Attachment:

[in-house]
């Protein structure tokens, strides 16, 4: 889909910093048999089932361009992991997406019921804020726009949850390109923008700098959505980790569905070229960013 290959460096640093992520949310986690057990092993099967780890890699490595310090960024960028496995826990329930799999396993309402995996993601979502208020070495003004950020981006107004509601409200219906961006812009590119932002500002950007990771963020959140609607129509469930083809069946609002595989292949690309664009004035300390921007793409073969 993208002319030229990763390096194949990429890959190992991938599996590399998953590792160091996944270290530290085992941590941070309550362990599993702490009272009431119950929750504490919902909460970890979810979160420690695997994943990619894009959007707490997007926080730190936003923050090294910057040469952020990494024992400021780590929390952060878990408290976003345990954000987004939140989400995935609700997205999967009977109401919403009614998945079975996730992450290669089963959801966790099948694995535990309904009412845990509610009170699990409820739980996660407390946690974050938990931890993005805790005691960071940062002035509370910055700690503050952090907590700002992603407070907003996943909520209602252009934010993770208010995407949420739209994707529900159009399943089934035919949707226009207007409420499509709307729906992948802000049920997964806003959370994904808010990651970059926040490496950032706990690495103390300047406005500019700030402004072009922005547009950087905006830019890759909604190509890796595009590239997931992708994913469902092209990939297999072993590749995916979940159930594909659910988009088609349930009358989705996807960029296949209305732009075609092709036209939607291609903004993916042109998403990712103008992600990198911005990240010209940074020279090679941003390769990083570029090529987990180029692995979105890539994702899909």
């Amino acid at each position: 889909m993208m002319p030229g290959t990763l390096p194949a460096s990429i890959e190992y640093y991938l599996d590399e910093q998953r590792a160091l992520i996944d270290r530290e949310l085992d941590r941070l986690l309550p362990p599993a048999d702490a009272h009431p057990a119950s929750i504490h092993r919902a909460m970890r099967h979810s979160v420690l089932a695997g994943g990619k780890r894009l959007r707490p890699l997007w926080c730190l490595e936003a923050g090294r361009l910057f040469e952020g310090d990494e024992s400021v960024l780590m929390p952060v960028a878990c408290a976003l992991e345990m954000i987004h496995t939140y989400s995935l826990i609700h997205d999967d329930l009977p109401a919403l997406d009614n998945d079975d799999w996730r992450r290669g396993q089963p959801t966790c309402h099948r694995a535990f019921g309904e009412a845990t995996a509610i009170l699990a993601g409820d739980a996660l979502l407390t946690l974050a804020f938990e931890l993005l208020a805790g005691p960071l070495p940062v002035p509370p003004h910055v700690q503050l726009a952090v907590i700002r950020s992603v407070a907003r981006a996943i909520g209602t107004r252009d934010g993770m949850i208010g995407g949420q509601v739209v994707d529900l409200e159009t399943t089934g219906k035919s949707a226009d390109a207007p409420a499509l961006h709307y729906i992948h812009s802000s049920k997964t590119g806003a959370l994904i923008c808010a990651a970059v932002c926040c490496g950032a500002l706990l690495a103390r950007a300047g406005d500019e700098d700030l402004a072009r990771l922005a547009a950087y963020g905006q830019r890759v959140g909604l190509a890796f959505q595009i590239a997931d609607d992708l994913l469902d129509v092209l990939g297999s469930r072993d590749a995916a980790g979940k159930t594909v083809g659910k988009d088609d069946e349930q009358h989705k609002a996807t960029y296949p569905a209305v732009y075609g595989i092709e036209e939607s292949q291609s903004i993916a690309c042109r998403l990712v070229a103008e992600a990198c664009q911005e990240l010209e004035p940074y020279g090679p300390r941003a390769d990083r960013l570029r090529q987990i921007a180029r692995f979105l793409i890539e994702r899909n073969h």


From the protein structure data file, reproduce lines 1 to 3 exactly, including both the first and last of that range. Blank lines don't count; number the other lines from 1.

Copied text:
[in-house]
């Protein structure tokens, strides 16, 4: 889909910093048999089932361009992991997406019921804020726009949850390109923008700098959505980790569905070229960013 290959460096640093992520949310986690057990092993099967780890890699490595310090960024960028496995826990329930799999396993309402995996993601979502208020070495003004950020981006107004509601409200219906961006812009590119932002500002950007990771963020959140609607129509469930083809069946609002595989292949690309664009004035300390921007793409073969 993208002319030229990763390096194949990429890959190992991938599996590399998953590792160091996944270290530290085992941590941070309550362990599993702490009272009431119950929750504490919902909460970890979810979160420690695997994943990619894009959007707490997007926080730190936003923050090294910057040469952020990494024992400021780590929390952060878990408290976003345990954000987004939140989400995935609700997205999967009977109401919403009614998945079975996730992450290669089963959801966790099948694995535990309904009412845990509610009170699990409820739980996660407390946690974050938990931890993005805790005691960071940062002035509370910055700690503050952090907590700002992603407070907003996943909520209602252009934010993770208010995407949420739209994707529900159009399943089934035919949707226009207007409420499509709307729906992948802000049920997964806003959370994904808010990651970059926040490496950032706990690495103390300047406005500019700030402004072009922005547009950087905006830019890759909604190509890796595009590239997931992708994913469902092209990939297999072993590749995916979940159930594909659910988009088609349930009358989705996807960029296949209305732009075609092709036209939607291609903004993916042109998403990712103008992600990198911005990240010209940074020279090679941003390769990083570029090529987990180029692995979105890539994702899909």
């Amino acid at each position: 889909m993208m002319p030229g290959t990763l390096p194949a460096s990429i890959e190992y640093y991938l599996d590399e910093q998953r590792a160091l992520i996944d270290r530290e949310l085992d941590r941070l986690l309550p362990p599993a048999d702490a009272h009431p057990a119950s929750i504490h092993r919902a909460m970890r099967h979810s979160v420690l089932a695997g994943g990619k780890r894009l959007r707490p890699l997007w926080c730190l490595e936003a923050g090294r361009l910057f040469e952020g310090d990494e024992s400021v960024l780590m929390p952060v960028a878990c408290a976003l992991e345990m954000i987004h496995t939140y989400s995935l826990i609700h997205d999967d329930l009977p109401a919403l997406d009614n998945d079975d799999w996730r992450r290669g396993q089963p959801t966790c309402h099948r694995a535990f019921g309904e009412a845990t995996a509610i009170l699990a993601g409820d739980a996660l979502l407390t946690l974050a804020f938990e931890l993005l208020a805790g005691p960071l070495p940062v002035p509370p003004h910055v700690q503050l726009a952090v907590i700002r950020s992603v407070a907003r981006a996943i909520g209602t107004r252009d934010g993770m949850i208010g995407g949420q509601v739209v994707d529900l409200e159009t399943t089934g219906k035919s949707a226009d390109a207007p409420a499509l961006h709307y729906i992948h812009s802000s049920k997964t590119g806003a959370l994904i923008c808010a990651a970059v932002c926040c490496g950032a500002l706990l690495a103390r950007a300047g406005d500019e700098d700030l402004a072009r990771l922005a547009a950087y963020g905006q830019r890759v959140g909604l190509a890796f959505q595009i590239a997931d609607d992708l994913l469902d129509v092209l990939g297999s469930r072993d590749a995916a980790g979940k159930t594909v083809g659910k988009d088609d069946e349930q009358h989705k609002a996807t960029y296949p569905a209305v732009y075609g595989i092709e036209e939607s292949q291609s903004i993916a690309c042109r998403l990712v070229a103008e992600a990198c664009q911005e990240l010209e004035p940074y020279g090679p300390r941003a390769d990083r960013l570029r090529q987990i921007a180029r692995f979105l793409i890539e994702r899909n073969h």